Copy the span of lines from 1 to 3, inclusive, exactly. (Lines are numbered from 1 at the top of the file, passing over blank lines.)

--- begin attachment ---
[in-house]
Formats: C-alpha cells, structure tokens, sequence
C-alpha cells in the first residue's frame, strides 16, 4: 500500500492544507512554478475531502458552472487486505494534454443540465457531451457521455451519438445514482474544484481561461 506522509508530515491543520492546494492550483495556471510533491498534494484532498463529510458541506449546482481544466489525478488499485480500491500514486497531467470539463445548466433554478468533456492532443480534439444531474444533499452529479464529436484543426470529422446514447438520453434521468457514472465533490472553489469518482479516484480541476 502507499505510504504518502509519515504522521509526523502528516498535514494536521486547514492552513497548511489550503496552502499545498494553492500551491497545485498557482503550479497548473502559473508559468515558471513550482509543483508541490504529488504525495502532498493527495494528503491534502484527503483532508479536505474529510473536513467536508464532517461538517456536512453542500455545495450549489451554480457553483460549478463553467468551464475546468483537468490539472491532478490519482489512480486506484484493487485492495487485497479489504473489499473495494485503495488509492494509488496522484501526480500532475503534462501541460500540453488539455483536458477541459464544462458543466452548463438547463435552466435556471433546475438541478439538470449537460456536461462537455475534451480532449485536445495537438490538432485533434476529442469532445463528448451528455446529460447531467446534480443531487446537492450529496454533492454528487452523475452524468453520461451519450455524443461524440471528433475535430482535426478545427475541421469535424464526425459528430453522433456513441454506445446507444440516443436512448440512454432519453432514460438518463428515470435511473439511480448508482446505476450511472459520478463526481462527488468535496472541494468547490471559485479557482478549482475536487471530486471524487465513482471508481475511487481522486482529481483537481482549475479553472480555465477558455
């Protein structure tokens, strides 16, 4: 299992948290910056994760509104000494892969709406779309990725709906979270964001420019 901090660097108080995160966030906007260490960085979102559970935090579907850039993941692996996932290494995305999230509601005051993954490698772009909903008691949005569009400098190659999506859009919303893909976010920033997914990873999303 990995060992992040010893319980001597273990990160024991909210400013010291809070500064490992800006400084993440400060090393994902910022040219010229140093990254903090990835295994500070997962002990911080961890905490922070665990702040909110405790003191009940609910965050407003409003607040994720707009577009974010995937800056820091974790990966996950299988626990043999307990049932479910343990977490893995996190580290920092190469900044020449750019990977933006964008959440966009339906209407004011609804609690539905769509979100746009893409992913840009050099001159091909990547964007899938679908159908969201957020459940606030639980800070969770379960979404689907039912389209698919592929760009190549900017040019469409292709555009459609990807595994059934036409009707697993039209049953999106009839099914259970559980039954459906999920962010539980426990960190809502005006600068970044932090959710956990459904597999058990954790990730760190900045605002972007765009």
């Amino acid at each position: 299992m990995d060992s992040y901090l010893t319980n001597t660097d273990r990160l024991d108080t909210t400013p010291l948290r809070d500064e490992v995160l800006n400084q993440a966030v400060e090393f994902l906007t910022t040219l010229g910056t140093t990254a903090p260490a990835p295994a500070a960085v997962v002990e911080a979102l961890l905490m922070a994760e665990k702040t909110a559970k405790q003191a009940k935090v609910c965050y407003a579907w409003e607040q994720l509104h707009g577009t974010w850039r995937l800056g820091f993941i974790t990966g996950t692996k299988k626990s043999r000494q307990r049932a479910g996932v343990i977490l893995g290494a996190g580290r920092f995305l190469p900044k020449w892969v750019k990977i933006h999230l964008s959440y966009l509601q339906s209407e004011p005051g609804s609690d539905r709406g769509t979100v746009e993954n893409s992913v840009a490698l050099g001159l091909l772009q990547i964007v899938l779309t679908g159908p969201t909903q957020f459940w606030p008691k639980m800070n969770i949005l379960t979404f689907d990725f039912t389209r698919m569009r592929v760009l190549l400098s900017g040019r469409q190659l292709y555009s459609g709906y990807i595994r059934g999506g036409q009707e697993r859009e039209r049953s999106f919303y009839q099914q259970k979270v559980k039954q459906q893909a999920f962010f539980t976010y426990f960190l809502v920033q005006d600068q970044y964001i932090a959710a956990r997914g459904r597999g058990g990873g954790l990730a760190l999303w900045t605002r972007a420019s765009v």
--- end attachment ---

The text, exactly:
[in-house]
Formats: C-alpha cells, structure tokens, sequence
C-alpha cells in the first residue's frame, strides 16, 4: 500500500492544507512554478475531502458552472487486505494534454443540465457531451457521455451519438445514482474544484481561461 506522509508530515491543520492546494492550483495556471510533491498534494484532498463529510458541506449546482481544466489525478488499485480500491500514486497531467470539463445548466433554478468533456492532443480534439444531474444533499452529479464529436484543426470529422446514447438520453434521468457514472465533490472553489469518482479516484480541476 502507499505510504504518502509519515504522521509526523502528516498535514494536521486547514492552513497548511489550503496552502499545498494553492500551491497545485498557482503550479497548473502559473508559468515558471513550482509543483508541490504529488504525495502532498493527495494528503491534502484527503483532508479536505474529510473536513467536508464532517461538517456536512453542500455545495450549489451554480457553483460549478463553467468551464475546468483537468490539472491532478490519482489512480486506484484493487485492495487485497479489504473489499473495494485503495488509492494509488496522484501526480500532475503534462501541460500540453488539455483536458477541459464544462458543466452548463438547463435552466435556471433546475438541478439538470449537460456536461462537455475534451480532449485536445495537438490538432485533434476529442469532445463528448451528455446529460447531467446534480443531487446537492450529496454533492454528487452523475452524468453520461451519450455524443461524440471528433475535430482535426478545427475541421469535424464526425459528430453522433456513441454506445446507444440516443436512448440512454432519453432514460438518463428515470435511473439511480448508482446505476450511472459520478463526481462527488468535496472541494468547490471559485479557482478549482475536487471530486471524487465513482471508481475511487481522486482529481483537481482549475479553472480555465477558455